nine companies, we found instances of expenses that seemed to be
excessive for conducting a taxpayer-supported program. For example, we
found that one company in our sample for 1994 reported expenses of
$8,391 to send six company managers (four accompanied by their
spouses) to a 3-day meeting at a resort location. The billing from the resort
included rooms at $323 per night, $405 in golf green fees, $139 in charges
at a golf pro shop, and numerous restaurant and bar charges. Our sample
for 1995 included a $31,483 billing from the same resort for lodging and
other costs associated with a company “retreat” costing $46,857 in total. In
another instance, as part of paying for employees to attend industry
meetings at resort locations, we found that one company paid for golf
tournament entry fees, tickets to an amusement park, spouse travel, child
care, and pet care, and reported these as crop insurance delivery
expenses.

Our review of companies’ expenses also showed that some companies’
entertainment expenditures appeared excessive for selling and servicing
crop insurance to farmers. For example, one company spent about $44,000
in 1994 for a Canadian fishing trip for a group of company employees and
agents. It also spent about $18,000 to rent and furnish a sky box at a
baseball stadium. Company officials said that the expenditures were
necessary to attract agents to the company. These expenditures were
reported as travel expenses in 1994 and as advertising expenses in 1995.
Moreover, the company’s 1995 travel expenses included $22,000 for a trip
to Las Vegas for several company employees and agents. Similarly, our
sample of companies’ expenditures disclosed payments for season tickets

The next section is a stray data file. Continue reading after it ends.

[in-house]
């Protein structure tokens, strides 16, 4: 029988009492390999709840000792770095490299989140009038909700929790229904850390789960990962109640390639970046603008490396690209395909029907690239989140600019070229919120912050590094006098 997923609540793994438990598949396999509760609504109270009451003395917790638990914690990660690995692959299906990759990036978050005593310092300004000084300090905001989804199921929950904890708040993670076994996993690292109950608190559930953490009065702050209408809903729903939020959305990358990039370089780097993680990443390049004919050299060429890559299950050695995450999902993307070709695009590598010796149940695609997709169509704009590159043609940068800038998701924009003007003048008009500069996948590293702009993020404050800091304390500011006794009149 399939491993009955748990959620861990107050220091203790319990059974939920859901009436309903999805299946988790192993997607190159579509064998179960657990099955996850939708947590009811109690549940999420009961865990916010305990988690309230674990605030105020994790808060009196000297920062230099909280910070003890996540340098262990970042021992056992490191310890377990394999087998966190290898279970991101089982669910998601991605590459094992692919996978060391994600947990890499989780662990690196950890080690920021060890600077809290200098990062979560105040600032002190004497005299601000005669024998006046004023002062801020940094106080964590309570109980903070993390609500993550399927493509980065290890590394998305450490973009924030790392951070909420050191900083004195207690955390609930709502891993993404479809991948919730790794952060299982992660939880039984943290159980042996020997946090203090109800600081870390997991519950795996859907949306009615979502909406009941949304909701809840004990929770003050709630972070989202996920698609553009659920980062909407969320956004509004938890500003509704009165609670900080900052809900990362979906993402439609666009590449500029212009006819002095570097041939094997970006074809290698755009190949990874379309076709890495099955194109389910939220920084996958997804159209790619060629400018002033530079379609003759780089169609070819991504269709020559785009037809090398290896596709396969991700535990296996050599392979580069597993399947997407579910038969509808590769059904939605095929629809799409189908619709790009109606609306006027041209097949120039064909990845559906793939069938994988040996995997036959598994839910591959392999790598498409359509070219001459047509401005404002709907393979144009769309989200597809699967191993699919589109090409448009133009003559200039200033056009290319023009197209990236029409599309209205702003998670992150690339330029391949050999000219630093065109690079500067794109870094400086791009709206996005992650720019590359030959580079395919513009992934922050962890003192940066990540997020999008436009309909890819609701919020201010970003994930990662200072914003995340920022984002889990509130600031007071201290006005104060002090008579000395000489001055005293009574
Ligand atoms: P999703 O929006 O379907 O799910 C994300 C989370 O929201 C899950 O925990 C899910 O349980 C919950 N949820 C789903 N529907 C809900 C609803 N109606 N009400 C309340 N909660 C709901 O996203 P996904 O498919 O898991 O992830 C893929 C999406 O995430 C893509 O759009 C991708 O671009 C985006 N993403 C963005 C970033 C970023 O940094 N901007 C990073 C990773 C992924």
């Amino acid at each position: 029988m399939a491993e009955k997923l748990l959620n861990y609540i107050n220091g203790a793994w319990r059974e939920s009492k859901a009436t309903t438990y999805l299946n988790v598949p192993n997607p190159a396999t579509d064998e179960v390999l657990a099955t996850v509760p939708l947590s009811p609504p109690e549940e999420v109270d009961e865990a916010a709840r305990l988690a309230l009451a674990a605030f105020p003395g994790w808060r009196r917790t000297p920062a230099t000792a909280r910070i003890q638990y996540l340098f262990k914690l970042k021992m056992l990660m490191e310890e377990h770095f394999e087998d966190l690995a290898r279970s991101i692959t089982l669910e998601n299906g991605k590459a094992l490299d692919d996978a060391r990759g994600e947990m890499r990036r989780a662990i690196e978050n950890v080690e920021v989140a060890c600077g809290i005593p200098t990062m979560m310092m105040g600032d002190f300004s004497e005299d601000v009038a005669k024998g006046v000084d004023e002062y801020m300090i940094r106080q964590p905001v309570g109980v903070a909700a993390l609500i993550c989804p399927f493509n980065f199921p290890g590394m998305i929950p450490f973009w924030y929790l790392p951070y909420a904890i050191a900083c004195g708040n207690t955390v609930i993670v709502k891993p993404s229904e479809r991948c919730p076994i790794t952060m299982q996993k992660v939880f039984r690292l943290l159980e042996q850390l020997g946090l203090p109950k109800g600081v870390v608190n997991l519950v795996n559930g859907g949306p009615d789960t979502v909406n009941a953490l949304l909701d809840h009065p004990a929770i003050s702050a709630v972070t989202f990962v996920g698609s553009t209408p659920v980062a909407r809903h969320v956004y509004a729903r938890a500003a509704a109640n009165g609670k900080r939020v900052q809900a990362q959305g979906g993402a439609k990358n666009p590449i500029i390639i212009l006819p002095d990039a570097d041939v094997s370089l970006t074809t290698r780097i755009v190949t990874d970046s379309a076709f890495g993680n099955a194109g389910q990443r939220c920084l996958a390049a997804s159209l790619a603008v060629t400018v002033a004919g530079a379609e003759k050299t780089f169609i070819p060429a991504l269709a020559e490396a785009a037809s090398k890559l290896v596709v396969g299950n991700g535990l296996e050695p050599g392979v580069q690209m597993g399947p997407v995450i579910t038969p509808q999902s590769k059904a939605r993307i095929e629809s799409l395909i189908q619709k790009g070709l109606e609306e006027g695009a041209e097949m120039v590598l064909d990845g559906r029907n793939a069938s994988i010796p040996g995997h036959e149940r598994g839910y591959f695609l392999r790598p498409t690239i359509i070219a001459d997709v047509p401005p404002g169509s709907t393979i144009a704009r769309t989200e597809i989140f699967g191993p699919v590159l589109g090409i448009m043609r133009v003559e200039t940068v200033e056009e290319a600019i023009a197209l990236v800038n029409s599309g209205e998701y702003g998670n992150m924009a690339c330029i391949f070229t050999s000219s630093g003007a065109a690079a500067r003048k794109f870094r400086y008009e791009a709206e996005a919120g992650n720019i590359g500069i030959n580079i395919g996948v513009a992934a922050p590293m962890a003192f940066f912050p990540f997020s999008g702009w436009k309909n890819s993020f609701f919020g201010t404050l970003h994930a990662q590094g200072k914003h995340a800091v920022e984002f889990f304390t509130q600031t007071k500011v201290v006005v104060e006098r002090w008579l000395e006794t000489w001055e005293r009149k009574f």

to various professional sports events at two other companies; and six
companies paid for country club memberships and related charges for
various company officials and reported these as expenses to sell and
service crop insurance. While a number of the companies believe that the
type of expenses described above are important to maintaining an
effective sales force and supporting their companies’ mission, we, along
with FCIC, believe that most of these expenses appear to be excessive for a
program supported by the American taxpayers.



Page 7                                                      GAO/T-RCED-97-139
Emerging Factors Have   Since the period covered by our review, a variety of factors have emerged
Increased Companies’    that have increased companies’ revenues or may decrease companies’
Revenues                expenses. Crop prices and premium rates increased in 1996 and 1997,
                        thereby generating higher premiums. This had the effect of increasing the
                        reimbursements paid to companies for administrative expenses by about
                        3 percent of premiums without a proportionate increase in workload for
                        the companies.